4.8.- For all widget types, create and destroy them in a loop to:
   a) measure basic object setup performance
   b) catch obvious leaks
   (these would be slowcheck/perf tests)


* Regarding 1.1.: 

Some people think that a list with all passed/failed tests should, at
least, be also provided. Some comments that support this idea have been:

   - People would like to know the overall state (percentage of
   - People would like to have a list of tests that fail, so that they
can fix the issues.
   - It allows a group of people to work on fixing different issues in
   - Some people prefer a more verbose output.
   - It could save valuable developer time in some situations.

Some comments against it have been:

   - Having/letting more than one test fail and to continue work in an
   unrelated area rapidly leads to confusion about which tests are
   supposed to work and which aren't, especially in multi-contributor
   - Figuring whether the right test passed, suddenly requires scanning
of the test logs and remembering the last count of tests that may
validly fail.
   - Defeats the purpose using a single quick make check run to be
confident that one's changes didn't introduce breakage. (Tim Janik)
   - You usually have to fix the first issue before being able to move

* Regarding 2.2.:

What about testing segmentation faults? Seg. faults are not predictable,
so, in case we want to be able to get a complete list of passed/failed
tests we need to fork every single test. The downsize, of course, is
execution time.

* Regarding 2.5.: 

Some people think that there are situations where you would like to not
make those tests fail. Some comments that support this idea have been:

   - In the docs you describe API usage. Thus a test could check if in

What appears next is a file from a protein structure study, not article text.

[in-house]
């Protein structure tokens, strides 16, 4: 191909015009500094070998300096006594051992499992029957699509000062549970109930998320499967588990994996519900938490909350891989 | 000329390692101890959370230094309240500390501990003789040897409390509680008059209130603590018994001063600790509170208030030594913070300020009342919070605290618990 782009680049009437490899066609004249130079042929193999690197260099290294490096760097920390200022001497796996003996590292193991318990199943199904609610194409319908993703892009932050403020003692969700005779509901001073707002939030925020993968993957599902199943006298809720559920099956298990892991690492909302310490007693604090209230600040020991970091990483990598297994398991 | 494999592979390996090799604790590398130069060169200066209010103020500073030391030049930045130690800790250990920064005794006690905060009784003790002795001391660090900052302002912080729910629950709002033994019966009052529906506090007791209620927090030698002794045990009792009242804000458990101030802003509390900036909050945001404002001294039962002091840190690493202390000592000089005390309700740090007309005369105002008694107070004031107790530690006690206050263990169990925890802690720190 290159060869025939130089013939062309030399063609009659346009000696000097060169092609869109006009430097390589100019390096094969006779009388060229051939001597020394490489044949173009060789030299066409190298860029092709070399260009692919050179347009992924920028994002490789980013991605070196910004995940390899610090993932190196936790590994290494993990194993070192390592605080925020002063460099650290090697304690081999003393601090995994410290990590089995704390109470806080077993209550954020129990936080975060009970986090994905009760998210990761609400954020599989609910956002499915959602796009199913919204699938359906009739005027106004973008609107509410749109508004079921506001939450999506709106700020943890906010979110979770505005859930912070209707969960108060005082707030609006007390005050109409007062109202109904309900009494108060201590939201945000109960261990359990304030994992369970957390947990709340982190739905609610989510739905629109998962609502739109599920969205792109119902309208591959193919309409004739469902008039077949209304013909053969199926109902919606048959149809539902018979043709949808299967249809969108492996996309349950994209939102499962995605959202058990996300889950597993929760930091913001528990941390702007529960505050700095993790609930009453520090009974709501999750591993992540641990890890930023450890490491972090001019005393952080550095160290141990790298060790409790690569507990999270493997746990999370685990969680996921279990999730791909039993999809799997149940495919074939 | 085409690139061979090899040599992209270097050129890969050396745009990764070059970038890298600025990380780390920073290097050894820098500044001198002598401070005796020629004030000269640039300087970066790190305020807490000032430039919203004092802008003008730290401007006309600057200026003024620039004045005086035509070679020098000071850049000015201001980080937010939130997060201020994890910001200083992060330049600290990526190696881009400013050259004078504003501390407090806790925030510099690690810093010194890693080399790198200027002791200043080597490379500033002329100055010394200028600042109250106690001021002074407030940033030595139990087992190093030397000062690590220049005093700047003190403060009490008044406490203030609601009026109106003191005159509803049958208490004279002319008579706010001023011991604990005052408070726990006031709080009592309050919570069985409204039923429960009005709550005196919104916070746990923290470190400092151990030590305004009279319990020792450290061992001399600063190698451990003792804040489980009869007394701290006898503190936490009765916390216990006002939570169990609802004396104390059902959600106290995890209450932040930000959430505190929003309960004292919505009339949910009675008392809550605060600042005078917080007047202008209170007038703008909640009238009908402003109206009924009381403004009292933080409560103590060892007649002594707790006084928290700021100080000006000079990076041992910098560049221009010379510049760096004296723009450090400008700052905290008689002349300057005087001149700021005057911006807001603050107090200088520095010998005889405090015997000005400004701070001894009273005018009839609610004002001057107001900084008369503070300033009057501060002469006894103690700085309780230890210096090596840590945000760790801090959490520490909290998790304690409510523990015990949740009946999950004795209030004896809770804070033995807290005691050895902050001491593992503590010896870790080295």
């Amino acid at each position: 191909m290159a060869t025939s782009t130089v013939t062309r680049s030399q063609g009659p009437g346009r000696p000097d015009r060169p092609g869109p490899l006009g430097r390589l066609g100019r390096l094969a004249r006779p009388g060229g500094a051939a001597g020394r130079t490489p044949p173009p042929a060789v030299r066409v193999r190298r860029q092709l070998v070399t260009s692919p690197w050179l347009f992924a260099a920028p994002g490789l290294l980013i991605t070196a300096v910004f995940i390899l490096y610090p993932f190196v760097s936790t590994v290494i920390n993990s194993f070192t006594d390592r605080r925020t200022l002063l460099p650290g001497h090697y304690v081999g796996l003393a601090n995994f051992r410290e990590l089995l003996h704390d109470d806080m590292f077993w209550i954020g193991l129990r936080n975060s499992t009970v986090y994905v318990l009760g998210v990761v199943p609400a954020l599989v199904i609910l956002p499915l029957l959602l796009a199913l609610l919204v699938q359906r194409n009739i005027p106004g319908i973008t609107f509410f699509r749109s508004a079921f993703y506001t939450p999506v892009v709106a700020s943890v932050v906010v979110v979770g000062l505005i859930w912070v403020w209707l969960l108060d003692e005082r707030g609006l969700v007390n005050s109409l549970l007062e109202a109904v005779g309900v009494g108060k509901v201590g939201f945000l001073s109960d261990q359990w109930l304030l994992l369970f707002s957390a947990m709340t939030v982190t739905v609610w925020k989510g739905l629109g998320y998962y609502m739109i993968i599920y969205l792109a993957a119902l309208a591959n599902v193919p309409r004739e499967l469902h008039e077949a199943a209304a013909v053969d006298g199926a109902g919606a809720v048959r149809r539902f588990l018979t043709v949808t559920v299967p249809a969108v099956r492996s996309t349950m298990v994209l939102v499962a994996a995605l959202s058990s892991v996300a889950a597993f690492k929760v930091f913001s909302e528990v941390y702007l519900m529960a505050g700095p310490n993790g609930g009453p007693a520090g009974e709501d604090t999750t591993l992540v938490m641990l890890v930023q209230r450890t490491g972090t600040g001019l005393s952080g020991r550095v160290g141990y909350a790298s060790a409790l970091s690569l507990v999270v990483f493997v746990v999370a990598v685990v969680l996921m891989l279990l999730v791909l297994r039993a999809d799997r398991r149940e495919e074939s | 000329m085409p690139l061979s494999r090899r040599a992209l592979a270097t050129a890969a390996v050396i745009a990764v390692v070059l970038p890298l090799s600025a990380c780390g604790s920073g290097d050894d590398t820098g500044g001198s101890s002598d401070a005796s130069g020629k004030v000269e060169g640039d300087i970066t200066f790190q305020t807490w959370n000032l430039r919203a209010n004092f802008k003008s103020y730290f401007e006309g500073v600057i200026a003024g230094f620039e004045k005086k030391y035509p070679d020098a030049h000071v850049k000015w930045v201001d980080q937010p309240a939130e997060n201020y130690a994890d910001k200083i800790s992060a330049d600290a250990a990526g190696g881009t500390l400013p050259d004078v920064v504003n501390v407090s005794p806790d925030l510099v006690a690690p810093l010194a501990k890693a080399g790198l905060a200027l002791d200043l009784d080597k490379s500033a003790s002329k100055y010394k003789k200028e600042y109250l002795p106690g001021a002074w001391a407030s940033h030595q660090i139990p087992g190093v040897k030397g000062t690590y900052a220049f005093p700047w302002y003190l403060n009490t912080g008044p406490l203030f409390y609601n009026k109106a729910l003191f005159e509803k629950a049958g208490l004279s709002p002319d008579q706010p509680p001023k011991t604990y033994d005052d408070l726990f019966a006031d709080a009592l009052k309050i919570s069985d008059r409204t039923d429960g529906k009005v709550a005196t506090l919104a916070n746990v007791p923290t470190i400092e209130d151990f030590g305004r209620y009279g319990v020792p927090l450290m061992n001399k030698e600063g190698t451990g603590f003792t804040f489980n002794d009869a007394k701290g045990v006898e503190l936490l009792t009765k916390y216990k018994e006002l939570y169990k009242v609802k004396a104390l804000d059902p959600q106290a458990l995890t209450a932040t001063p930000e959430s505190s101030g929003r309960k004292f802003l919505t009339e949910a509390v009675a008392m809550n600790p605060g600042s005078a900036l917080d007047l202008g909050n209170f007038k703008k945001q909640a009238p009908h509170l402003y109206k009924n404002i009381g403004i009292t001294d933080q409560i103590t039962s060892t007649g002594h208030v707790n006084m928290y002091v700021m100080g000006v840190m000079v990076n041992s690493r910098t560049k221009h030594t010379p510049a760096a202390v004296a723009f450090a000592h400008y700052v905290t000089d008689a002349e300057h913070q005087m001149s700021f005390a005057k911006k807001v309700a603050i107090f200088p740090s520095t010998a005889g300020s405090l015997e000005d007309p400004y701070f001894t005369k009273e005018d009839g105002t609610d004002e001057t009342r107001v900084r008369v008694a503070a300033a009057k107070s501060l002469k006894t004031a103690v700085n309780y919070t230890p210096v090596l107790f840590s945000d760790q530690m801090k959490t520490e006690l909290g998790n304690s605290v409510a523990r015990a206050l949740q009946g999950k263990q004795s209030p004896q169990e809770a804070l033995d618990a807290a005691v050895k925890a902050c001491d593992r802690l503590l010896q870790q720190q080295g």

the debug build a g_return_if_fail() is used to implement the contract
(warn & fail if NULL is passed).
   - It is worth knowing if a function handles safely the case when it
is passed invalid arguments (like a NULL pointer) or if it produces a
segmentation fault in that case.
   - Sometimes it is useful to check that a critical message was indeed
shown, and then move on.
   - Preemptively deciding it's always impossible to test resilience of
certain known warnings is a misstep.

Some comments against it have been:

   - In GLib context, once a program triggers any of g_assert*(),
g_error(), g_warning() or g_critical(), the program/library is in an
undefined state.
   - That can be implemented anyway by installing g_log handlers,
reconfiguring the fatality of certain log levels and by employing
fork-ed test mode. But these kind of tests will be rare though, and
also need to be carefully crafted.
   - Functions are simply just defined within the range specified by the
   - Occasional return_if_fail statements in glib/gtk code base are a
pure convenience tool to catch programming mistakes easier. They can be
removed in production environments.

IMHO, I think there are two issues in this debate:

   - On one hand, people want to assert some critical/warnings. That
could be done, as Tim suggested, by installing g_log handlers,
reconfiguring the fatality of certain log levels and by employing